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Campaign to oust Olmert shifts to the grass roots

The campaign to oust Prime Minister Ehud Olmert shifted to the streets on Thursday, with a mass rally in Tel Aviv expected to draw tens of thousands of opponents calling for the embattled Israeli leader's head.

Olmert, under fire for his handling of last summer's war against Lebanese guerrillas, appeared to be quashing an incipient rebellion against him in the ranks of his Kadima Party - at least for now.

On Wednesday, Foreign Minister Tzipi Livni, a party heavyweight, called on him to quit, and another top party figure, parliamentary coalition chief Avigdor Yitzhaki, resigned to protest Olmert's refusal to step down.

But other Kadima officials rallied around their beleaguered chief, no doubt mindful that a widespread mutiny could lead to early elections that could land the party on the skids. Polls indicate hawkish former Prime Minister Benjamin Netanyahu, leader of the opposition Likud Party, would win if new elections were held.

Olmert himself said he intended to stay on to remedy the severe flaws in decision-making and crisis management that a government war probe identified in a scathing report released on Monday. Olmert was singled out in the report for exceptional censure.

At an emergency Kadima meeting called after Livni's announcement Wednesday, Olmert said he would implement the war report's recommendations "down to the last detail."

"I'm personally in an uncomfortable position, but I'm over 60, and have had a lot of experience," spokesman Jacob Galanti quoted him as saying. "I've learned to take responsibility for my actions."

Israel's parliament was to interrupt its spring recess on Thursday to hold a special session to discuss the war probe.

Hostilities erupted on July 12 when Hezbollah guerrillas crossed into Israel, killed three soldiers and captured two others.

In 34 days of fighting, nearly 160 Israelis died and nearly 4,000 Hezbollah rockets came crashing into northern Israel. More than 1,000 Lebanese civilians and combatants also died.

For many Israelis, the war was a failure because it didn't achieve the two main goals Olmert set _ returning the soldiers and crushing Hezbollah. And while the guerrilla group was pushed away from Israel's northern border, Israeli intelligence officials have warned that Hezbollah has replenished its depleted store of missiles with help from its Syrian and Iranian backers.

Opinion polls released Wednesday show two out of three Israelis want Olmert out now.

In defecting from Olmert's camp, Livni - a popular figure in Kadima - told the prime minister he had lost the public's support, and said she considered herself the rightful successor to lead Kadima.

"I told him that resignation would be the right thing for him to do," Livni told reporters. "I haven't worked and am not working to topple the prime minister. That's a decision he'll have to make."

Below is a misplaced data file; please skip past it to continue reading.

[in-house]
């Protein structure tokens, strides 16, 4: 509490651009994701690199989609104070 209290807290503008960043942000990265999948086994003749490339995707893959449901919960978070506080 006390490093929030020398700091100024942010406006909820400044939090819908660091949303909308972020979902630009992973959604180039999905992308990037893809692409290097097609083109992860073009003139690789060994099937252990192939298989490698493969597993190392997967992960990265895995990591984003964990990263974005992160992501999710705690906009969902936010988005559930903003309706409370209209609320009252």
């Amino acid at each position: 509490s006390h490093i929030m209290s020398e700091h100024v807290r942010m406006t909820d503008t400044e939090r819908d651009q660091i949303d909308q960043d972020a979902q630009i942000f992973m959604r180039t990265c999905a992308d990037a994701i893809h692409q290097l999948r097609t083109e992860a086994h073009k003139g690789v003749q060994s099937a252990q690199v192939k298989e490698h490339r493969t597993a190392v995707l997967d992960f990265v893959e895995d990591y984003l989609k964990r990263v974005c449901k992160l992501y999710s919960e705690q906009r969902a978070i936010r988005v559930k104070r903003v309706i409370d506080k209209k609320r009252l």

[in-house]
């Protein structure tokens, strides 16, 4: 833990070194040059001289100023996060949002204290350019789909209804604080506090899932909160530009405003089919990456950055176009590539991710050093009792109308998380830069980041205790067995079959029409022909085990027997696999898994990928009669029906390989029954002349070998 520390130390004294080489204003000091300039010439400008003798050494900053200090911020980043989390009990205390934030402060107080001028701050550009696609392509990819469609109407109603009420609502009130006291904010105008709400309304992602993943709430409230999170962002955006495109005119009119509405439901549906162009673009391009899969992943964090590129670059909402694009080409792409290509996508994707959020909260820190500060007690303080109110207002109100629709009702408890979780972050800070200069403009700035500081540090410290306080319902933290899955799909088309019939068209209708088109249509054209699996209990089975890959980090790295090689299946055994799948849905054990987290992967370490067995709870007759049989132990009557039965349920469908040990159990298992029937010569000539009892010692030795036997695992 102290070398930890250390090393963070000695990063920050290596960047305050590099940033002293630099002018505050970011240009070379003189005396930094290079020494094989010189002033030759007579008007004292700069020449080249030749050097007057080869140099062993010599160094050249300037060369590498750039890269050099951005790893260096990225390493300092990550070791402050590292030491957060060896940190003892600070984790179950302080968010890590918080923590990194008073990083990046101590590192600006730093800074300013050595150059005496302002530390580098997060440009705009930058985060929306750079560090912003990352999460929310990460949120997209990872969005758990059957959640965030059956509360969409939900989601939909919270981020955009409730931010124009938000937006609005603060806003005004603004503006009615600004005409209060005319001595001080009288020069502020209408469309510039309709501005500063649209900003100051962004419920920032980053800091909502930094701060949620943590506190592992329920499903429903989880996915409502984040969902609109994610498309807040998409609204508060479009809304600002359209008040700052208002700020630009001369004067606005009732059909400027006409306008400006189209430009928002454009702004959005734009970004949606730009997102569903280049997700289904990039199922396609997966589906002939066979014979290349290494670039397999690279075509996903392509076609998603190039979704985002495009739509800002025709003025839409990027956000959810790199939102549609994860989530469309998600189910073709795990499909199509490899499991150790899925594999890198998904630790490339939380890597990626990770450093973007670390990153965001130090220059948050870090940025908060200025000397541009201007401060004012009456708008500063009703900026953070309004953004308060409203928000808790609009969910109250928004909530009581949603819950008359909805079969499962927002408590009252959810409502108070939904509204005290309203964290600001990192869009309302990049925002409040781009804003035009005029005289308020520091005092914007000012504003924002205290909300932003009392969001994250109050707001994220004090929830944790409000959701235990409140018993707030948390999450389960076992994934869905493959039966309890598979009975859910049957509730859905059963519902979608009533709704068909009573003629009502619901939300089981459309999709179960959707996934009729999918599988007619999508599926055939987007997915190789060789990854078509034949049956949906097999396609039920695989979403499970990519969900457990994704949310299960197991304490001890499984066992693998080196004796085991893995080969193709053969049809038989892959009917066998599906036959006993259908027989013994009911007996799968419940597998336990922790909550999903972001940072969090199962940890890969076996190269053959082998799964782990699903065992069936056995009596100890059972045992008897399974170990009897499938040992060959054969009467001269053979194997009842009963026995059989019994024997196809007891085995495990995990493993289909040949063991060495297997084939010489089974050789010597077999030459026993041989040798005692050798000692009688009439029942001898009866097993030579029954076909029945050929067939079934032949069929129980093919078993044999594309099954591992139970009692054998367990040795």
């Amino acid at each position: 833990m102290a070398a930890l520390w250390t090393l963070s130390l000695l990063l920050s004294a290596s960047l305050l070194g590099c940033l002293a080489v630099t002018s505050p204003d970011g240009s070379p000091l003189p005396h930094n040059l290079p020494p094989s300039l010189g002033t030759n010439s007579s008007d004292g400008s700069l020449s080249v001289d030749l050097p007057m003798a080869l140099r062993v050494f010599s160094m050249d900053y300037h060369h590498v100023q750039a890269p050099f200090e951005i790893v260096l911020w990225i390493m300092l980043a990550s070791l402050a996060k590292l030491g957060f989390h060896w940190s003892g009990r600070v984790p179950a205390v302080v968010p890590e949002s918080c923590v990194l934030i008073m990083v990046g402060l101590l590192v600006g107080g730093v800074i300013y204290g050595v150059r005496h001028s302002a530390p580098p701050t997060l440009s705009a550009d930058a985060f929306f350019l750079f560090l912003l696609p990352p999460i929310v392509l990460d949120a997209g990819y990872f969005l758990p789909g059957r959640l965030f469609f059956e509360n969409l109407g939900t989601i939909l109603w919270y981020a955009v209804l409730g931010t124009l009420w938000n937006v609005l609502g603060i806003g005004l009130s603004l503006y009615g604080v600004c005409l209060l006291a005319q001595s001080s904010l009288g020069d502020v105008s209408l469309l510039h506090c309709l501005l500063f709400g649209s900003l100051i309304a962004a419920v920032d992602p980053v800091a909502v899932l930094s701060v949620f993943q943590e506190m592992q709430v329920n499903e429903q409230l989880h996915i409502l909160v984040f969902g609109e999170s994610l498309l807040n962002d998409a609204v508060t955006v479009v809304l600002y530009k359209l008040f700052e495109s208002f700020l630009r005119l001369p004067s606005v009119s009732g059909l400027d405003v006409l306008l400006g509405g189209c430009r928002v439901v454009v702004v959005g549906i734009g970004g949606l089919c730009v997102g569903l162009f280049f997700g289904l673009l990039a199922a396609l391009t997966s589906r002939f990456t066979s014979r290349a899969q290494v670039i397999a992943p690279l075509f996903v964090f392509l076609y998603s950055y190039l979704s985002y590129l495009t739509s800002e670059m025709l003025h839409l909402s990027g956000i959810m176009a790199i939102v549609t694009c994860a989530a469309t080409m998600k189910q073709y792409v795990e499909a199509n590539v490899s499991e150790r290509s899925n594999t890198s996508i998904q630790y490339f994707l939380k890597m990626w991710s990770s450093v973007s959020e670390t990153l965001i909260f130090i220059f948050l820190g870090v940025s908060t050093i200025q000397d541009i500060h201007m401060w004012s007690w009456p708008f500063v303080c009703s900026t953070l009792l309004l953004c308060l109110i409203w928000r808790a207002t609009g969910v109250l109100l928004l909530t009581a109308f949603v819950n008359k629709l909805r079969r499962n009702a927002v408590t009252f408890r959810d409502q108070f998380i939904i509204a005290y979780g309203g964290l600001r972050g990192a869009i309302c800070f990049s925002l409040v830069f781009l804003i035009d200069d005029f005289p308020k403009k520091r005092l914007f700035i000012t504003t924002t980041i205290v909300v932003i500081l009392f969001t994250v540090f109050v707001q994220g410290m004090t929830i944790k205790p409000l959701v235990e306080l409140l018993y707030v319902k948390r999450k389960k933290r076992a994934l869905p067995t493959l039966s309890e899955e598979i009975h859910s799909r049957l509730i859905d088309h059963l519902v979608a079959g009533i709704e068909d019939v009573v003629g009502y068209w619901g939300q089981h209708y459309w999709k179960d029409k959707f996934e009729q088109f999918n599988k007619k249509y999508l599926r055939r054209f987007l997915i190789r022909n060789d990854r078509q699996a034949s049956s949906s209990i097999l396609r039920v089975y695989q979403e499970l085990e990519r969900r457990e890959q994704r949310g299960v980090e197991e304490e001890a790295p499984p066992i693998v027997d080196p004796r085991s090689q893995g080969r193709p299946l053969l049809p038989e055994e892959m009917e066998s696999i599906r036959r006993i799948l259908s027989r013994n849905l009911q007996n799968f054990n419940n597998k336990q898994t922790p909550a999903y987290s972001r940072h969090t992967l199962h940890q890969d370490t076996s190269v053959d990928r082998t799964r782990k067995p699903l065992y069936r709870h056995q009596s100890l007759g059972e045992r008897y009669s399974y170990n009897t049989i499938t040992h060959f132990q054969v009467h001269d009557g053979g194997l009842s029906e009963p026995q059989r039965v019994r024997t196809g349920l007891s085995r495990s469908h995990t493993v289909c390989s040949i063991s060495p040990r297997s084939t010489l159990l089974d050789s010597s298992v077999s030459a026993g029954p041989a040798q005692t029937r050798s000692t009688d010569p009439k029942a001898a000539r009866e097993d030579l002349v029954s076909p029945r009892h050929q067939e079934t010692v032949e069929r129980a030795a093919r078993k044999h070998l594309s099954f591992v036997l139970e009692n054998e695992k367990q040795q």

Livni _ a relative political newcomer and a former officer in the Mossad spy agency - is Kadima's most popular politician. The daughter of an underground fighter who fought for Israel's independence, she has quickly risen through Israeli politics in recent years and appears to be Kadima's best hope of retaining power.

Under Israel's parliamentary system, Kadima could switch its leader without losing power. The Israeli prime minister is not directly elected and usually comes from parliament's largest bloc.

But Vice Premier Shimon Peres, emerging from the Kadima meeting late Wednesday, said the party backed Olmert in his decision not to resign.

"The prime minister received here unprecedented support," Peres told reporters.

Only three Kadima officials have publicly broken with Olmert - Livni, Yitzhaki and a minor lawmaker, Marina Solodkin.

Reuven Hazan, a political scientist at the Hebrew University of Jerusalem, said Livni's challenge would have been worse had she threatened to resign or bring down the government.

"We see a ball rolling, but a ball that could have taken on a lot of momentum today has slowed down," he said.

The turnout by Olmert's opponents at the rally in Tel Aviv on Thursday, Hazan said, could determine whether the momentum against Olmert grows or fizzles out.

Lawmakers Effie Eitam, a hawk, and Yossi Beilin, a dove, set aside their deep political differences to team up in a joint newspaper column on Thursday, demanding a shakeup at the top. They predicted hundreds of thousands of Israelis would show up in Tel Aviv to call for a new leader.

"Both of us are convinced Olmert has to go home because of his great failure during the second Lebanon war," they wrote in the column that appeared in the Maariv daily.

Alon Davidi and 34 other protesters started marching to Tel Aviv two days ago from the southern town of Sderot, 70 kilometers (45 miles) away.

"We want as many people as possible to come to the square and say, 'Ehud Olmert go home,' '(Defense Minister) Amir Peretz go home,"' Davidi told Army Radio.

Sderot is Peretz's hometown, and the frequent target of Palestinian rocket attacks.

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